Non-State actors’ pursuit of CBRN weapons: From motivation to potential humanitarian consequences

This paper discusses non-State actors' motivation and capacity to develop and use chemical, biological, radiological or nuclear (CBRN) improvised weapons in attacks, as well as the possible consequences of such use. Six types of groups have been identified as potential CBRN weapons users that may increasingly be able to acquire relevant CBRN weapons-related knowledge, skills and possibly materials. As technical barriers still form a gap between the theoretical possibility and the operational reality, any potential future CBRN attacks would most likely be crude, low-level attacks, including chemical or radiological materials. CBRN attacks carried out by non-State actors in the future are likely to be more disruptive than destructive.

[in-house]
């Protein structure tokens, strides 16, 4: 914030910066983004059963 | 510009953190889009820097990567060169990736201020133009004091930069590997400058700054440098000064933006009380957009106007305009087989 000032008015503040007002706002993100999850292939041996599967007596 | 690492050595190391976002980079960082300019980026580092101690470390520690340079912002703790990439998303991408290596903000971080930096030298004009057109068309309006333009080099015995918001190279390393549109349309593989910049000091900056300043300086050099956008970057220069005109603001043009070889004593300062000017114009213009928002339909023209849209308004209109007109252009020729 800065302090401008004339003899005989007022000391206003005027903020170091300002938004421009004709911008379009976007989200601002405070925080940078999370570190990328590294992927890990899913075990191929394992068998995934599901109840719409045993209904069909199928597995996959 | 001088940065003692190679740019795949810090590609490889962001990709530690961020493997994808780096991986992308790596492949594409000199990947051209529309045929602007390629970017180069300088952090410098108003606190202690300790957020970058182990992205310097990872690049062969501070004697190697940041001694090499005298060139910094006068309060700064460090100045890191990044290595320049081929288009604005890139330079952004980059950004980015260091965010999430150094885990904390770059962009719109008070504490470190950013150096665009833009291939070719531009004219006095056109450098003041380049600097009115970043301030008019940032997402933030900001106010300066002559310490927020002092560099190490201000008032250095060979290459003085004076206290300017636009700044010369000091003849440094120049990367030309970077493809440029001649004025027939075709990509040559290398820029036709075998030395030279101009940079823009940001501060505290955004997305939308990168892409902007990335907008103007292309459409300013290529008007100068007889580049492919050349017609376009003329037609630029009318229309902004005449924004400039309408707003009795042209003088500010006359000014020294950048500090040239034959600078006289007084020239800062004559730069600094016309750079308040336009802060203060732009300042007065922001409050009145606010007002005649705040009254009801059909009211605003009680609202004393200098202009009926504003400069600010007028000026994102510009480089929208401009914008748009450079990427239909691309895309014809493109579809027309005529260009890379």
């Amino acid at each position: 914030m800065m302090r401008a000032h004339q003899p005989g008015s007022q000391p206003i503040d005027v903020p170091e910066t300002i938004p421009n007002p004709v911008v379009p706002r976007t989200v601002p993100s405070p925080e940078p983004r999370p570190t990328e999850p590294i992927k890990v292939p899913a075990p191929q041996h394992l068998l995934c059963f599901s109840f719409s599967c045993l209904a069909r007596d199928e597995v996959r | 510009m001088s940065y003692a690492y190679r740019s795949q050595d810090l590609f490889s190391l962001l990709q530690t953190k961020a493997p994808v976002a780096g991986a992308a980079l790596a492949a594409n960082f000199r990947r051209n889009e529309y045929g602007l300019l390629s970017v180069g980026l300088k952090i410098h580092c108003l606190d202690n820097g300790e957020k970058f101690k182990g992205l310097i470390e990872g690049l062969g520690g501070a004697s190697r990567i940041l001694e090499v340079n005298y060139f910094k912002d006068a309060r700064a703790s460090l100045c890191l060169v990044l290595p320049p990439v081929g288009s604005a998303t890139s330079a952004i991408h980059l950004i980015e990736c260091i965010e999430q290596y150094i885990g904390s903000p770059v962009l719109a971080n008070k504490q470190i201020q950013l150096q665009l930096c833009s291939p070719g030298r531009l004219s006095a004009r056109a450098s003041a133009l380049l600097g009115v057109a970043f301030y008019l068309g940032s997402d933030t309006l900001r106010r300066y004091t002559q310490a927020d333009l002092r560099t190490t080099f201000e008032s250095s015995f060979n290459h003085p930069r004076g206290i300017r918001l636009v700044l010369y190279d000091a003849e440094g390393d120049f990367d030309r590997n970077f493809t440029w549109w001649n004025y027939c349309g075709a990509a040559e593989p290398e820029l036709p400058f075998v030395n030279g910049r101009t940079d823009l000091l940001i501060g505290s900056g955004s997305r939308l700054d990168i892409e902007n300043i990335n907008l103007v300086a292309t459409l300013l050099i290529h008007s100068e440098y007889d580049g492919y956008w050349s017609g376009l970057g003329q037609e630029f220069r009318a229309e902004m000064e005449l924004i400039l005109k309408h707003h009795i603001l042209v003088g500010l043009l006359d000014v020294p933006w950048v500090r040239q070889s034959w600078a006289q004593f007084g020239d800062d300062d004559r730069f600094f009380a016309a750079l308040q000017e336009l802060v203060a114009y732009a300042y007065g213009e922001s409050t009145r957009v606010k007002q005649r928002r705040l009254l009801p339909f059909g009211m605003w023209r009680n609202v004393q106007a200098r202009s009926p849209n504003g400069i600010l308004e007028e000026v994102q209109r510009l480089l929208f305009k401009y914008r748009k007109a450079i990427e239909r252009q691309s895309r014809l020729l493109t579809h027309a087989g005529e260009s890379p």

About the authors

Maarten S. Nieuwenhuizen

Dr Maarten Nieuwenhuizen works on CBRN threat-related issues at the CBRN Protection Department at the Netherlands Organisation of Applied Scientific Research TNO.

Stephanie E. Meulenbelt

Stephanie Meulenbelt ( is a researcher on national safety and security (including chemical, biological, radiological, nuclear and explosive) issues at the Dutch National Institute of Health and the Environment.